Scottsdale-based nonprofit builds dorm to house volunteers in Mexico

Rancho Feliz will break ground Saturday, April 14, on the La Hacienda Feliz volunteer dormitory in Agua Prieta, Mexico. (Submitted rendering)

Rancho Feliz, a nonprofit based in Scottsdale, is breaking ground on La Hacienda Feliz, a $1.35 million, 20-room, 10,215-square-foot dorm in Agua Prieta, Mexico to house up to 70 volunteers who provide services to residents of the area.

“Rancho Feliz’s mission is to change the world by changing consciousness. We are eliminating the divisional concepts that separate us,” Gil Gillenwater, founder and president, stated in a release. “We are thrilled to break ground on our new dorm, which will foster cross-cultural service experiences and connections by enabling us to house U.S. and Mexican volunteers at the same time.”

The single-story dorm, which is expected to accommodate 1,500 volunteer visits a year, will feature an industrial kitchen, dining hall for up to 80, industrial laundry room, arts and crafts room, small gift shop for local crafts and a shrine/meditation room, the release stated.

There will be two female dorm rooms, two male dorm rooms and six private chaperone rooms. Additional structures include a caretaker’s residence where a local couple will live all year, workshop, tool storage and green house.

In addition, the 1.7-acre site will feature a garden, orchard, 34 on-site car parking spaces, two on-site bus parking spaces, landscaped courtyard, an artistic mural and open space for future development. Agua Prieta is located across the Mexican border from Douglas, approximately 230 miles south of Phoenix.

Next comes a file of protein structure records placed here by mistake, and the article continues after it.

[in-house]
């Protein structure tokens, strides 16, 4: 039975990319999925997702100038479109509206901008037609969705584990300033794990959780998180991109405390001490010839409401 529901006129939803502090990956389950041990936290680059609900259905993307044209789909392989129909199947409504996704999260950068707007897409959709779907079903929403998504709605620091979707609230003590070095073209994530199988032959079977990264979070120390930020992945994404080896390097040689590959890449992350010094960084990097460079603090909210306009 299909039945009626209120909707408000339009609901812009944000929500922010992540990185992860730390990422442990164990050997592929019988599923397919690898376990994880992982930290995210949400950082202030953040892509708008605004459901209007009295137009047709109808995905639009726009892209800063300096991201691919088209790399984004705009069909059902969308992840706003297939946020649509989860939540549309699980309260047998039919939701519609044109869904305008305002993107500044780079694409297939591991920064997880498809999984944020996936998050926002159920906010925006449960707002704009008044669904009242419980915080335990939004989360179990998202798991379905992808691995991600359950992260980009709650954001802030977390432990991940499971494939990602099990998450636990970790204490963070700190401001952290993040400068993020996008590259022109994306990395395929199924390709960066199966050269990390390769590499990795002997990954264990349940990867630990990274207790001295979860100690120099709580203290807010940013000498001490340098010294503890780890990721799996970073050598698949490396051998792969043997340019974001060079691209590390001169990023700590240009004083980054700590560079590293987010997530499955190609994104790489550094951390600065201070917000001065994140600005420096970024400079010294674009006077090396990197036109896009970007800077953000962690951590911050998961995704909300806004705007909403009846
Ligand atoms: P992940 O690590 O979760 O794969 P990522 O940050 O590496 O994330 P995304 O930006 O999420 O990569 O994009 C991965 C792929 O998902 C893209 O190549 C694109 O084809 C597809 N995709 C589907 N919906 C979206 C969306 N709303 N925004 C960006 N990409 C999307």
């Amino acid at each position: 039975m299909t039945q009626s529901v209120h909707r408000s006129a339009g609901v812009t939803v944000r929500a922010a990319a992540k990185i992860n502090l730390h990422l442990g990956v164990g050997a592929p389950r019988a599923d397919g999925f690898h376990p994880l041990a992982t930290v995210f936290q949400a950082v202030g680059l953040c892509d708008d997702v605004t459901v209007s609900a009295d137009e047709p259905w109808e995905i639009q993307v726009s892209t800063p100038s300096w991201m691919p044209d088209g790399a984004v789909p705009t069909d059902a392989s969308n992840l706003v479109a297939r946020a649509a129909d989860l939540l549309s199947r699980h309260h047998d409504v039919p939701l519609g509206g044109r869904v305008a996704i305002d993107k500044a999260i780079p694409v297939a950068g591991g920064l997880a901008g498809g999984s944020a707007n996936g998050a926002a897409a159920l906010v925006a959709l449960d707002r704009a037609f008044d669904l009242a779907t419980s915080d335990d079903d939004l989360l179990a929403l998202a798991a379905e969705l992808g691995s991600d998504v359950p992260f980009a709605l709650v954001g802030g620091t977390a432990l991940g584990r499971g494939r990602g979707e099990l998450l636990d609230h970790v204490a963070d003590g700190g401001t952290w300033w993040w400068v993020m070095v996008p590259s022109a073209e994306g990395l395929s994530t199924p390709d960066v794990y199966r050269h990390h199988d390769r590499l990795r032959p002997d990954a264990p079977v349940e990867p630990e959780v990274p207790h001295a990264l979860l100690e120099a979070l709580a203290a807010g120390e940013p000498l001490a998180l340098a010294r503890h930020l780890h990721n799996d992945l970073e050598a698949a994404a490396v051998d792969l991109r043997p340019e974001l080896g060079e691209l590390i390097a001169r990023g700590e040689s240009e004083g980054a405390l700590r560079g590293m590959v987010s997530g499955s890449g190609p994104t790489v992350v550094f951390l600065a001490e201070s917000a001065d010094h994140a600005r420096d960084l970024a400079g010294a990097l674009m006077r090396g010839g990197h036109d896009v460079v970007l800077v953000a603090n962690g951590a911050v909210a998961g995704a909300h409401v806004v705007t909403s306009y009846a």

Rancho Feliz has outgrown its existing nearby 4,000-square-foot, 11-roomed dorm as its 20-year-old exchange program has hosted more than 22,000 volunteer visits, according to the release.

Volunteers have built more than 800 homes housing 3,200 displaced people, distributed more than 355 tons of food providing 4.1 million meals to the hungry, funded hundreds of grade school, high school and university scholarships, cared for abandoned children and seniors and forged a bridge of respect and friendship between the U.S. and Mexico, according to the release.

“Americans need this cross-cultural experience now more than ever,” Gillenwater stated. “Our volunteers feed their souls with purpose and also gain an appreciation of the good fortunes in their lives.”

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